Fiction is …


C. S. LewisDuring the just completed blog tour for Cyndere’s Midnight by Jeffrey Overstreet, I read two notable statements that spurred my thinking about fiction. One was Jeffrey’s comment to yesterday’s post about themes. The other was a Quote of the Day in the sidebar of one of our blog participants (I neglected to note who). The quote was attributed to C. S. Lewis, so I did a little research to verify that he actually said this. Apparently it is a line from one of his lesser known works. Which is fine. The key is, he said about poetry what I believe about fiction:

Every poem can be considered in two ways–as what the poet has to say, and as a thing which he makes.

– C.S. Lewis in A Preface to Paradise Lost

Through the discussions I’ve had in the on-line Christian writing communtiy and the articles I’ve written and the comments I’ve received, through personal conversations and emails and blog posts by other writers, I’ve come to the conclusion that most Christian fiction writers see fiction as either a means to say something or as something the author makes.

The first group generally has overt Christian messages and may be accused of being too preachy. Authors in the latter group stress their creation of a story as art and are often accused of being too secular.

As I see it, the problem is that today’s Christian writers—and today’s Christian writing conference instructors—apparently see fiction in only one way, not the two C. S. Lewis said are present in poetry.

For some of us, writing is a means to declare the truth about God to a lost and dying world. We see the power of story and believe it is a way to connect with people in our culture who may never consider the claims of Christ through any other avenue.

For others of us, writing is a form of art. It is something we can do only because we have been made in God’s image and the very act of creating is an act of glorifying Him. Consequently we want to make the best possible piece of art we are capable of, and “preachiness” doesn’t fit into the paradigm of excellence.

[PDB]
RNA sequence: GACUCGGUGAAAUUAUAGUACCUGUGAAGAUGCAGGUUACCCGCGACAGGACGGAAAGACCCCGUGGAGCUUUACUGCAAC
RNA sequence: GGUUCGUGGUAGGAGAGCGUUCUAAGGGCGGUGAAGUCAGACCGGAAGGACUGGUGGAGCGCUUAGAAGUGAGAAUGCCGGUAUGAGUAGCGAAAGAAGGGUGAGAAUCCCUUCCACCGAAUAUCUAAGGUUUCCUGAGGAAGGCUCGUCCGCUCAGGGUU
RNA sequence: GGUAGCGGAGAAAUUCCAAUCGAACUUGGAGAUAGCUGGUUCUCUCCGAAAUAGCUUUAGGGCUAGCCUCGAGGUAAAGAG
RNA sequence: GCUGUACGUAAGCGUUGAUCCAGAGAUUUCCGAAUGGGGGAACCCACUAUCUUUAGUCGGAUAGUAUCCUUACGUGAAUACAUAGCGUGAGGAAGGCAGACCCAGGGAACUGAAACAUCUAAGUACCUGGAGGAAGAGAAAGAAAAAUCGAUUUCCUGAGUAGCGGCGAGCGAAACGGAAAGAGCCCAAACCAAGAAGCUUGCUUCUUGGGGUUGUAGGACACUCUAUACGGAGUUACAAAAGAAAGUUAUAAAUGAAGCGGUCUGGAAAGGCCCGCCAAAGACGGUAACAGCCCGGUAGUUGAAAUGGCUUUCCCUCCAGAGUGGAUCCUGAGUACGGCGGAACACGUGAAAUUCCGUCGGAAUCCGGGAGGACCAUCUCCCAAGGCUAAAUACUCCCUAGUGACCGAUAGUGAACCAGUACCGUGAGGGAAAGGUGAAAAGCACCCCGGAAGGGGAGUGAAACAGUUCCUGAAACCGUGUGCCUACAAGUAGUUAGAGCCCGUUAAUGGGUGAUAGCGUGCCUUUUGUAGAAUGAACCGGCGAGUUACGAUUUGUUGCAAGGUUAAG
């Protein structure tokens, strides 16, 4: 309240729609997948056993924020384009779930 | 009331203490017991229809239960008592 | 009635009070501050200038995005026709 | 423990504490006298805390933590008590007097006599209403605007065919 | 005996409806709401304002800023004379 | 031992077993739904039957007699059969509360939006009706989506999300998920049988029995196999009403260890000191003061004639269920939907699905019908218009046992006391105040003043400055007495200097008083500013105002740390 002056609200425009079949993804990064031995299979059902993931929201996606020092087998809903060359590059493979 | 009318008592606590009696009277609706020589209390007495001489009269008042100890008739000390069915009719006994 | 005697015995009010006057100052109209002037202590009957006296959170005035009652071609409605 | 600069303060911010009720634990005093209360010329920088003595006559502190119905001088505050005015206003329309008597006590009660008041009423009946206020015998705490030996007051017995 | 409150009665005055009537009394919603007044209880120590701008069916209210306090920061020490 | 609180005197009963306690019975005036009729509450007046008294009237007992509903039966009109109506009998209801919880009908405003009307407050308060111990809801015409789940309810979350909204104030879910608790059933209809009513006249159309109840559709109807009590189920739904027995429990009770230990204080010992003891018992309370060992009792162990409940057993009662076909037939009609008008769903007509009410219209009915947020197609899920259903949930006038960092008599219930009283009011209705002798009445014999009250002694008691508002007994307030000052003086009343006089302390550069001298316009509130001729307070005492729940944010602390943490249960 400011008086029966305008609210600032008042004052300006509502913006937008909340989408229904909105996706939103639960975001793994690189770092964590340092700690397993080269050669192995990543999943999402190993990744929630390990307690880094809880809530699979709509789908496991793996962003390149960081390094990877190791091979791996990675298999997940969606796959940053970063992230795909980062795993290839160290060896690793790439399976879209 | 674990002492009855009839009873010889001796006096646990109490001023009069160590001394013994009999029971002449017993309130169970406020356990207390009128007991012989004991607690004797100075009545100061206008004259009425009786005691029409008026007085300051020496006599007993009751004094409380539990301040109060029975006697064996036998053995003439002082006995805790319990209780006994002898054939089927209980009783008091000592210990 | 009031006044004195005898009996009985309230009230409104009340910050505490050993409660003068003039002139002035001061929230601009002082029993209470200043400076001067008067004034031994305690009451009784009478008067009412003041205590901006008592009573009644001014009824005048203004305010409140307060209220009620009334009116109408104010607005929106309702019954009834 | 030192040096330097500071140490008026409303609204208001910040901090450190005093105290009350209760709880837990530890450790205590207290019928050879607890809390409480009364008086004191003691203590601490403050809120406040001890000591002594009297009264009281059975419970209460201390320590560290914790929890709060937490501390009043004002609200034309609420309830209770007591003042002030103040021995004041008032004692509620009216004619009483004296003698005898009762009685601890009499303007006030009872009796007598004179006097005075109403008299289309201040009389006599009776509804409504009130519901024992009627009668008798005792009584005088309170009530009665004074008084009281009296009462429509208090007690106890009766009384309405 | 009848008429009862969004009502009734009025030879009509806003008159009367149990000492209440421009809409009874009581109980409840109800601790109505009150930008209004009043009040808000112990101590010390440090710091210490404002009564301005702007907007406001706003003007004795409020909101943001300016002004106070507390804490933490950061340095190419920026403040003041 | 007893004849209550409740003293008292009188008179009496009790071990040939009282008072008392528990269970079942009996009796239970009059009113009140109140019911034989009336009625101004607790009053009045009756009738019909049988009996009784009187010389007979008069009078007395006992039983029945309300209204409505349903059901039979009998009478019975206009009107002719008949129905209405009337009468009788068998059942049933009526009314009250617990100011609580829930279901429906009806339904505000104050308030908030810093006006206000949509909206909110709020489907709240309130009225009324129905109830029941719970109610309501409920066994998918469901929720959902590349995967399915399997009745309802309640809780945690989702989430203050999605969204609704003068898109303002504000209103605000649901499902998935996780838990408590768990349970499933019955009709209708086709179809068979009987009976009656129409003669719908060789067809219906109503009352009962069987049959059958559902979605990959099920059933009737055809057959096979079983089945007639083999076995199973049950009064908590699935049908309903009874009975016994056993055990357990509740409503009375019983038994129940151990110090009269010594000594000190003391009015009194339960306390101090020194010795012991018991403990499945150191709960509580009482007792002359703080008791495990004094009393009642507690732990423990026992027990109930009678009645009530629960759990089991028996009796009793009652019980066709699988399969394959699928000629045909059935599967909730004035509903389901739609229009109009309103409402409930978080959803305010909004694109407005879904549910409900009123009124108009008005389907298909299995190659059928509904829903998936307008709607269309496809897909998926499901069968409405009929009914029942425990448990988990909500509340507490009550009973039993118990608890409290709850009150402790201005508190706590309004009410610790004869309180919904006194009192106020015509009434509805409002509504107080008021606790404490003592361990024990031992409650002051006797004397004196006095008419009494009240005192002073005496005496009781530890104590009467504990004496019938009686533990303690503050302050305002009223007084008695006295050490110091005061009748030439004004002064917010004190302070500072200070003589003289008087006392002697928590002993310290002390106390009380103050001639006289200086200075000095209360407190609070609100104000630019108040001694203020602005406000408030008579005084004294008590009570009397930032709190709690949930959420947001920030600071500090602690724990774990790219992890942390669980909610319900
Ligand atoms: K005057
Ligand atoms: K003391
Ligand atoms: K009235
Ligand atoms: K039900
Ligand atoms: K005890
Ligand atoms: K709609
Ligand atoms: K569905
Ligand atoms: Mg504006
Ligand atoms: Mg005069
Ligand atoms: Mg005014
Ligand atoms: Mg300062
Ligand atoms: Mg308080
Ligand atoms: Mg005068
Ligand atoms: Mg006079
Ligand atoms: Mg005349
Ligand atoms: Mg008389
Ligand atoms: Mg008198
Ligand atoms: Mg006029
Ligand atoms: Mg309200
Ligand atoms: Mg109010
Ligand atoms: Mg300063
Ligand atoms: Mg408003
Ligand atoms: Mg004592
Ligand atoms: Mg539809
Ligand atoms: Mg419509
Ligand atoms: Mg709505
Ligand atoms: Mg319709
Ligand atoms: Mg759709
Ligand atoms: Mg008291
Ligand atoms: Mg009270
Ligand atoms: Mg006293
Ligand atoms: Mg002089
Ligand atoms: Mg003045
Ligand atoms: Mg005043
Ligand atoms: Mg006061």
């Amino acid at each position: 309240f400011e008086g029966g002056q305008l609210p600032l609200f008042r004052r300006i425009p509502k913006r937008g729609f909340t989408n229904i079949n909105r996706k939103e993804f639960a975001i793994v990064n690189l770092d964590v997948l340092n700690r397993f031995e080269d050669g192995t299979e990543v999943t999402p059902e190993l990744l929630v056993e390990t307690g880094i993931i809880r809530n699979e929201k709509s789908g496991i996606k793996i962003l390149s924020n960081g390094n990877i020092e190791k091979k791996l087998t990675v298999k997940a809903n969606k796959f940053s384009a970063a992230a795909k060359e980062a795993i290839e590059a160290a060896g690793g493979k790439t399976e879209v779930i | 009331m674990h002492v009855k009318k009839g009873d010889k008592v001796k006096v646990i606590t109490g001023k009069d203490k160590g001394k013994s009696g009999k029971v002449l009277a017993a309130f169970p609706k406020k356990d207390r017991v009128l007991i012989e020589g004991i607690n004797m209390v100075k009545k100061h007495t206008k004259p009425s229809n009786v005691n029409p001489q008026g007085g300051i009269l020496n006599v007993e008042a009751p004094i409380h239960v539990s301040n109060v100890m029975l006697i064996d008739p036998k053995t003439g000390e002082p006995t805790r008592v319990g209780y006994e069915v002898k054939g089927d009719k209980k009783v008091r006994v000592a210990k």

But couldn’t C. S. Lewis’s statement about poetry also be true about fiction?

I understand that “commercial fiction” isn’t looking to write timeless stories, but why not? We have a timeless message. Isn’t it possible to write a rip-roaring tale that will be around a hundred years from now and still be enjoyed as a rip-roaring tale, one that said something universally meaningful? Look at Gone with the Wind or The Adventures of Tom Sawyer.

My contention is, the best art always says something meaningful. That it doesn’t convey an overt message shouldn’t be misconstrued: despite the bill of goods Modern Philosophy tried to sell us, the purpose of art, especially written art, is still communication. Why else would an author want others to read what he puts out there? (And anyone who said, For the money, hasn’t been around the publishing industry very much. 😉 )

Of course, there really is “commercial fiction” that isn’t aiming to tell or to create. It exists to entertain, nothing more. It’s the “pulp fiction” of old, but evidently Christians want a clean version of it. I suggest we stop calling these stories “Christian.” They aren’t. They are clean stories. I think there might be a big market for them, beyond the Christian audience. But that’s another subject for another day.

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